May 4

What Young Children are Learning

Children learning from each other
Exploring and learning from books

What young children are learning

Nothing replaces the value of learning from your family.

Self and relationships
Your child learns that she’s loved and important. She learns trust – for example, ‘I know you’ll be there if I fall over’. She starts learning to understand her own needs, thoughts, feelings, likes and dislikes. Eventually, family relationships teach her about getting on with other children and grown-ups.

Language and communication
To help him learn about language, written and spoken communication, and taking turns and listening in conversations, talk and listen with your child, and read and sing together.

Space, place and environment
At home with you, your child learns about her place in her community and her impact on the world around her. For example, ‘My home is in this street, the park is down the road, and my friend lives in a different street’, or ‘The plants grew because I helped to water them’. She also learns about her own size and shape – for example, ‘I’m bigger than our stool but not as big as our table’.

Health and physical fitness
You’re a key role model for your child when it comes to healthy eating and physical activity. If you choose to have an apple rather than a snack bar for morning tea, your child is more likely to do the same. If you go for a walk rather than watching the TV, your child learns that exercise is a good, fun way to spend time together.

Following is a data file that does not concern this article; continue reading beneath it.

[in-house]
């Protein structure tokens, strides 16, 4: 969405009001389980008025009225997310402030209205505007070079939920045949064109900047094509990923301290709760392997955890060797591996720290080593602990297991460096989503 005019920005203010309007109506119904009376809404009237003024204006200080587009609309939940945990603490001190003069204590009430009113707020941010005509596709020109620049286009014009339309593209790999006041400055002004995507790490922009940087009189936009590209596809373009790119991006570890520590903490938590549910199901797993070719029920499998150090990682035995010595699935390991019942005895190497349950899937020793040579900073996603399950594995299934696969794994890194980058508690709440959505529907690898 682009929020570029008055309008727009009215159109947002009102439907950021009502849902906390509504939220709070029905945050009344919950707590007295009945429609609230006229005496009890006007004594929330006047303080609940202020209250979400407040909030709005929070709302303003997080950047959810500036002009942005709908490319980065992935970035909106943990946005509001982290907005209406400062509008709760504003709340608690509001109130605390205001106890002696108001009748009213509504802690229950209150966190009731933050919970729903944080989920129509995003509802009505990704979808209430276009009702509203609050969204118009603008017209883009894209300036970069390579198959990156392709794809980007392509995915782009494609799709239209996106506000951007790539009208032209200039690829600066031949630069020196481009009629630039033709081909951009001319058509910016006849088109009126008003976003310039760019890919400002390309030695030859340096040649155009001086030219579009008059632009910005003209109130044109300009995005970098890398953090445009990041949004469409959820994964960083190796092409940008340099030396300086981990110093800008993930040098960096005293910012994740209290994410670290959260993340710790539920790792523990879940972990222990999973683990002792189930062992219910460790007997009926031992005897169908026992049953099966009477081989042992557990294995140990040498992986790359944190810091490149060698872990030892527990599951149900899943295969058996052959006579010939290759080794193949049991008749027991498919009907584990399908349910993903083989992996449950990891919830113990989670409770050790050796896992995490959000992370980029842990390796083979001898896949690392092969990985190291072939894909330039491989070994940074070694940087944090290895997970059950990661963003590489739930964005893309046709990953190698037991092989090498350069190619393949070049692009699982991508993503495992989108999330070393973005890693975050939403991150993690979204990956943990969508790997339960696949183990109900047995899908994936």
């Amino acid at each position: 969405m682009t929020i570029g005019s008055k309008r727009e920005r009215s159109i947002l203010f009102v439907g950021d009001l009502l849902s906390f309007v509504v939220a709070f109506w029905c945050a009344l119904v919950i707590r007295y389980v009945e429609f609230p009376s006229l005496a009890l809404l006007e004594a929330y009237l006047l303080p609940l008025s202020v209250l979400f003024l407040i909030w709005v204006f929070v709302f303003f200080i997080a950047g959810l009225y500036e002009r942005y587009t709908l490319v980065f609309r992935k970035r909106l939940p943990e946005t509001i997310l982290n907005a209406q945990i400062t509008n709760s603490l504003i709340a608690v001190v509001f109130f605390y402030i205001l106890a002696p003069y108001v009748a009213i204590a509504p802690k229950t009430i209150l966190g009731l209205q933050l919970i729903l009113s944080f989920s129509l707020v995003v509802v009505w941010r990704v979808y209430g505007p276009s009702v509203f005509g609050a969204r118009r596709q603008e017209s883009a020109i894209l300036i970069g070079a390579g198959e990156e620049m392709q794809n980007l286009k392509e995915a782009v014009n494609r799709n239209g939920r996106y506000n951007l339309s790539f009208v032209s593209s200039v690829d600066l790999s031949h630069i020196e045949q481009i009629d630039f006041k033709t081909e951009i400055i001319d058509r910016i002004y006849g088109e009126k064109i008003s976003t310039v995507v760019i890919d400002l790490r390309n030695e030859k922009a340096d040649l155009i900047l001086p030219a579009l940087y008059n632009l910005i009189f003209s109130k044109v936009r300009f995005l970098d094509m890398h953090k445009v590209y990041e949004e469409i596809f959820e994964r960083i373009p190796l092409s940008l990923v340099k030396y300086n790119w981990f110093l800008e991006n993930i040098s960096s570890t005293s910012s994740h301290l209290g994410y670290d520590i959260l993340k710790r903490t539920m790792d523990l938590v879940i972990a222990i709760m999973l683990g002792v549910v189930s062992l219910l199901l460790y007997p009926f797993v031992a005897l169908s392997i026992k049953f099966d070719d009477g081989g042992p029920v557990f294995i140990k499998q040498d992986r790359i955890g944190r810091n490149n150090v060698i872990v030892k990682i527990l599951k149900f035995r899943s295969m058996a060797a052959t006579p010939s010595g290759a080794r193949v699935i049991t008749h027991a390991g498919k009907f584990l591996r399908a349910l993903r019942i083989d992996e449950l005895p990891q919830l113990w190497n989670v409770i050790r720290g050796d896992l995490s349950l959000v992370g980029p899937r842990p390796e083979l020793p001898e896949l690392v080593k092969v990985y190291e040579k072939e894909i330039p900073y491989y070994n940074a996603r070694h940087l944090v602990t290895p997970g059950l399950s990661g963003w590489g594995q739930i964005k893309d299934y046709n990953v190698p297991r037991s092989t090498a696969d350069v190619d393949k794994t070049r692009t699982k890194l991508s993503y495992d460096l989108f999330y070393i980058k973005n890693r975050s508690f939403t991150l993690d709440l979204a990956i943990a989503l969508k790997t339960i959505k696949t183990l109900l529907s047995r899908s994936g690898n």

Other areas of learning
You help your child build skills with numbers with everyday counting – for example, ‘How many bears are on the bed?’ or ‘Can you put all the red pegs into this basket?’. Or you can sing nursery rhymes with your child that include counting.

And your child, through reading and storytelling with you, develops early literacy, playing simple sound and letter games like listening for words that begin with the same sound, and looking at pictures, letters and words in the environment – for example, on signs and in catalogs.

Encourage your child to draw, scribble and write to develop handwriting skills. For example, if you’re writing a card or a shopping list, you could give your child some paper and a pencil so he can join in. ‘Writing’ also helps your child understand the connection between letters and spoken sounds.

Singing with your child, putting on music for her to dance to, giving her musical instruments to play (homemade is just fine), and finding dress-up clothes for her to use are all great ways to get her started on learning about music, drama and dance.

Helping your child learn

You can help your child learn by:

  • interacting with your child as he plays and learns
  • showing your child how to deal with losing by playing games together and modeling how to be a good loser
  • playing rhyming, shape and number games together
  • using simple language and not overloading your child with information – that is, give the simple explanation rather than the complicated one
  • encouraging your child to listen to longer instructions – for example, ask him to bring two things from his room, then three things, then four things
  • limiting distractions (turn off phone and TV) when you’re sharing a book or talking with your child.

Thanks to for the main points in this article

Global Montessori School has been shaping exceptional children since 1988. We offer kindergarten and elementary school classes, daycare and childcare to infants, toddlers and elementary school children in and around the Langley area.


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